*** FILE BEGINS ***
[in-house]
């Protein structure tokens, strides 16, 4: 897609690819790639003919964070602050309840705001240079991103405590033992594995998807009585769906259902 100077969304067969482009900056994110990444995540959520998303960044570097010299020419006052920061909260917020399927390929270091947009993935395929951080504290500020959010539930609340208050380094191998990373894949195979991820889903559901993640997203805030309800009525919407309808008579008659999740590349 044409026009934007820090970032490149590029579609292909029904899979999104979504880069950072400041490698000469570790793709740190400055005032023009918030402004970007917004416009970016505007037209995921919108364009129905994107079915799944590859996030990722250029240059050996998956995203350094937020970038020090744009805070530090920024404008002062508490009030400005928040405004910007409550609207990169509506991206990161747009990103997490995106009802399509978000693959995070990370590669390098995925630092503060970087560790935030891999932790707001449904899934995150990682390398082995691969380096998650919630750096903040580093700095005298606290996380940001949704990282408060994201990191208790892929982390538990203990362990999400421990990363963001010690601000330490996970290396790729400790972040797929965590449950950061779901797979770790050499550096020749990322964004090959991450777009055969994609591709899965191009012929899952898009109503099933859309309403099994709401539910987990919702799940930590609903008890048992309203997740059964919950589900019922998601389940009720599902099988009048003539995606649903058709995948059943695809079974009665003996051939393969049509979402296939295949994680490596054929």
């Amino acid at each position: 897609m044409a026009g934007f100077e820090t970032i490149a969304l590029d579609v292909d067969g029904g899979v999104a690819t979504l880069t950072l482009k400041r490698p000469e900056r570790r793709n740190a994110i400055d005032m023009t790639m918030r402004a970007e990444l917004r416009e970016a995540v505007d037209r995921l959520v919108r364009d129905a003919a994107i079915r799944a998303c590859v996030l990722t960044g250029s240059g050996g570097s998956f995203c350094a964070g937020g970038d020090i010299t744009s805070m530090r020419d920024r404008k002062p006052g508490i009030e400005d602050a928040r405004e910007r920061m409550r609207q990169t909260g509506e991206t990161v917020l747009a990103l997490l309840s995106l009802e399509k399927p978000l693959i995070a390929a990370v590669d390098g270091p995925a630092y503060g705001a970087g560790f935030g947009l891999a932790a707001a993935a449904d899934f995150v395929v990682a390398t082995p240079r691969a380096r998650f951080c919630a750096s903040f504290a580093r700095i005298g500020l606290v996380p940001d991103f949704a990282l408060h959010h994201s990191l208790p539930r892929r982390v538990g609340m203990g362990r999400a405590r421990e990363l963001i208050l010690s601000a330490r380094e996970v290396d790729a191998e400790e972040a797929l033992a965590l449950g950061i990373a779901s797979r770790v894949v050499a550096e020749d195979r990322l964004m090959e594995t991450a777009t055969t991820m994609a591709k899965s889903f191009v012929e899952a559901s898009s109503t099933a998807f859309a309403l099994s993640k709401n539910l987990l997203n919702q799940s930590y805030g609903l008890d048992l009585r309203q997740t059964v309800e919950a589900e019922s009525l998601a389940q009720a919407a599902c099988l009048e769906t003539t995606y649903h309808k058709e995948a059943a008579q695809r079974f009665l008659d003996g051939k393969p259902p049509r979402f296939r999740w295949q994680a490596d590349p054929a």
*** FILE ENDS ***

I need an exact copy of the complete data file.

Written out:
[in-house]
């Protein structure tokens, strides 16, 4: 897609690819790639003919964070602050309840705001240079991103405590033992594995998807009585769906259902 100077969304067969482009900056994110990444995540959520998303960044570097010299020419006052920061909260917020399927390929270091947009993935395929951080504290500020959010539930609340208050380094191998990373894949195979991820889903559901993640997203805030309800009525919407309808008579008659999740590349 044409026009934007820090970032490149590029579609292909029904899979999104979504880069950072400041490698000469570790793709740190400055005032023009918030402004970007917004416009970016505007037209995921919108364009129905994107079915799944590859996030990722250029240059050996998956995203350094937020970038020090744009805070530090920024404008002062508490009030400005928040405004910007409550609207990169509506991206990161747009990103997490995106009802399509978000693959995070990370590669390098995925630092503060970087560790935030891999932790707001449904899934995150990682390398082995691969380096998650919630750096903040580093700095005298606290996380940001949704990282408060994201990191208790892929982390538990203990362990999400421990990363963001010690601000330490996970290396790729400790972040797929965590449950950061779901797979770790050499550096020749990322964004090959991450777009055969994609591709899965191009012929899952898009109503099933859309309403099994709401539910987990919702799940930590609903008890048992309203997740059964919950589900019922998601389940009720599902099988009048003539995606649903058709995948059943695809079974009665003996051939393969049509979402296939295949994680490596054929």
């Amino acid at each position: 897609m044409a026009g934007f100077e820090t970032i490149a969304l590029d579609v292909d067969g029904g899979v999104a690819t979504l880069t950072l482009k400041r490698p000469e900056r570790r793709n740190a994110i400055d005032m023009t790639m918030r402004a970007e990444l917004r416009e970016a995540v505007d037209r995921l959520v919108r364009d129905a003919a994107i079915r799944a998303c590859v996030l990722t960044g250029s240059g050996g570097s998956f995203c350094a964070g937020g970038d020090i010299t744009s805070m530090r020419d920024r404008k002062p006052g508490i009030e400005d602050a928040r405004e910007r920061m409550r609207q990169t909260g509506e991206t990161v917020l747009a990103l997490l309840s995106l009802e399509k399927p978000l693959i995070a390929a990370v590669d390098g270091p995925a630092y503060g705001a970087g560790f935030g947009l891999a932790a707001a993935a449904d899934f995150v395929v990682a390398t082995p240079r691969a380096r998650f951080c919630a750096s903040f504290a580093r700095i005298g500020l606290v996380p940001d991103f949704a990282l408060h959010h994201s990191l208790p539930r892929r982390v538990g609340m203990g362990r999400a405590r421990e990363l963001i208050l010690s601000a330490r380094e996970v290396d790729a191998e400790e972040a797929l033992a965590l449950g950061i990373a779901s797979r770790v894949v050499a550096e020749d195979r990322l964004m090959e594995t991450a777009t055969t991820m994609a591709k899965s889903f191009v012929e899952a559901s898009s109503t099933a998807f859309a309403l099994s993640k709401n539910l987990l997203n919702q799940s930590y805030g609903l008890d048992l009585r309203q997740t059964v309800e919950a589900e019922s009525l998601a389940q009720a919407a599902c099988l009048e769906t003539t995606y649903h309808k058709e995948a059943a008579q695809r079974f009665l008659d003996g051939k393969p259902p049509r979402f296939r999740w295949q994680a490596d590349p054929a």